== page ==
Commentary by Dr. Valentin Fuster
J. Manuf. Sci. Eng. 2018;140(6):061008-061008-11. doi:10.1115/1.4039197.

Manufacturers consume about 27% of the total electricity in the U.S. and are among the main contributors in the rising electricity demand. End-user electricity demand response is an effective demand side management tool that can help energy suppliers reduce electricity generation expenditures while providing opportunities for manufacturers to decrease operating costs. Several studies on demand response for manufacturers have been conducted. However, there lacks a unified production model that balances production capability degradation, maintenance requirements, and time-of-use (TOU) electricity prices simultaneously such that the interaction between production, maintenance, and electricity costs is considered. In this paper, a cost-effective production and maintenance scheduling model considering TOU electricity demand response is presented. Additionally, an aggregate cost model is formulated, which considers production, maintenance, and demand response parameters in the same function. The proposed models provide manufacturers with tools for implementing feasible and cost-effective demand response while meeting production targets and efficiently allocating maintenance resources. A case study is performed and illustrates that 19% in cost savings can be achieved when using the proposed model compared to solely minimizing the electricity billing cost. In addition, 14% in cost savings can be achieved when using the proposed model compared to a strategy where only the maintenance cost is minimized. Finally, the benefits of demand response driven production and maintenance scheduling under different cost and parameter settings are investigated; where the rated power, production rate, and initial machine production capability show to have the largest impact on the cost effectiveness of implementing demand response.

Commentary by Dr. Valentin Fuster
J. Manuf. Sci. Eng. 2018;140(6):061009-061009-9. doi:10.1115/1.4038890.

The effect of substrate surface preheating on part distortion in laser cladding is investigated through the experimental results of laser deposited Ti–6Al–4V. In situ temperature and distortion measurements were used to monitor the behavior of the substrates before, during, and after deposition. The resulting trends were analyzed, and it was determined that substrate preheating reduces the amount of distortion accumulated in thin substrates but increases the amount of distortion accumulated in thick substrates. Additionally, substrate preheating was found to cause additional distortion of thick substrates during cool-down after processing had finished. The in situ measurements suggest that the stress relaxation of Ti–6Al–4V at elevated temperatures increases the distortion observed in thick substrates, but has minimal effect on distortion in thin substrates.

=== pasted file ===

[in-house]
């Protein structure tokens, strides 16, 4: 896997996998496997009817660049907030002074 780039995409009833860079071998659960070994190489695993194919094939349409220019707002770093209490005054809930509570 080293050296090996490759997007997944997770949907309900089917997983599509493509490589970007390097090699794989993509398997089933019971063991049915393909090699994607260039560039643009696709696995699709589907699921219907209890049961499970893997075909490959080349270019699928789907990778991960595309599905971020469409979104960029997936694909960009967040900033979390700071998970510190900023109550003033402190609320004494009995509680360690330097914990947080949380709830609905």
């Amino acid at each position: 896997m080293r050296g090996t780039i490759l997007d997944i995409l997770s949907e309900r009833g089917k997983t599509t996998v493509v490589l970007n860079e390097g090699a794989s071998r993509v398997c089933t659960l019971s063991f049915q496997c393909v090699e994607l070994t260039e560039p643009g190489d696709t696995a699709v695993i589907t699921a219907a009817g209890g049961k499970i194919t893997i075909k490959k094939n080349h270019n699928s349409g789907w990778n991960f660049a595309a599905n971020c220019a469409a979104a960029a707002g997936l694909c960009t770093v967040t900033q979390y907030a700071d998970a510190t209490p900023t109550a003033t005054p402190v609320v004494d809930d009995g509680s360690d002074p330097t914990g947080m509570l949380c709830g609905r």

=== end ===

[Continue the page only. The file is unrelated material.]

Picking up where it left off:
Commentary by Dr. Valentin Fuster
J. Manuf. Sci. Eng. 2018;140(6):061010-061010-18. doi:10.1115/1.4038074.

Dramatic advancements and adoption of computing capabilities, communication technologies, and advanced, pervasive sensing have impacted every aspect of modern manufacturing. Furthermore, as society explores the Fourth Industrial Revolution characterized by access to and leveraging of knowledge in the manufacturing enterprise, the very character of manufacturing is rapidly evolving, with new, more complex processes, and radically, new products appearing in both the industries and academe. As for traditional manufacturing processes, they are also undergoing transformations in the sense that they face ever-increasing requirements in terms of quality, reliability, and productivity, needs that are being addressed in the knowledge domain. Finally, across all manufacturing we see the need to understand and control interactions between various stages of any given process, as well as interactions between multiple products produced in a manufacturing system. All these factors have motivated tremendous advancements in methodologies and applications of control theory in all aspects of manufacturing: at process and equipment level, manufacturing systems level, and operations level. Motivated by these factors, the purpose of this paper is to give a high-level overview of latest progress in process and operations control in modern manufacturing. Such a review of relevant work at various scales of manufacturing is aimed not only to offer interested readers information about state-of-the art in control methods and applications in manufacturing, but also to give researchers and practitioners a vision about where the direction of future research may be, especially in light of opportunities that lay as one concurrently looks at the process, system and operation levels of manufacturing.

Commentary by Dr. Valentin Fuster
J. Manuf. Sci. Eng. 2018;140(6):061011-061011-9. doi:10.1115/1.4039440.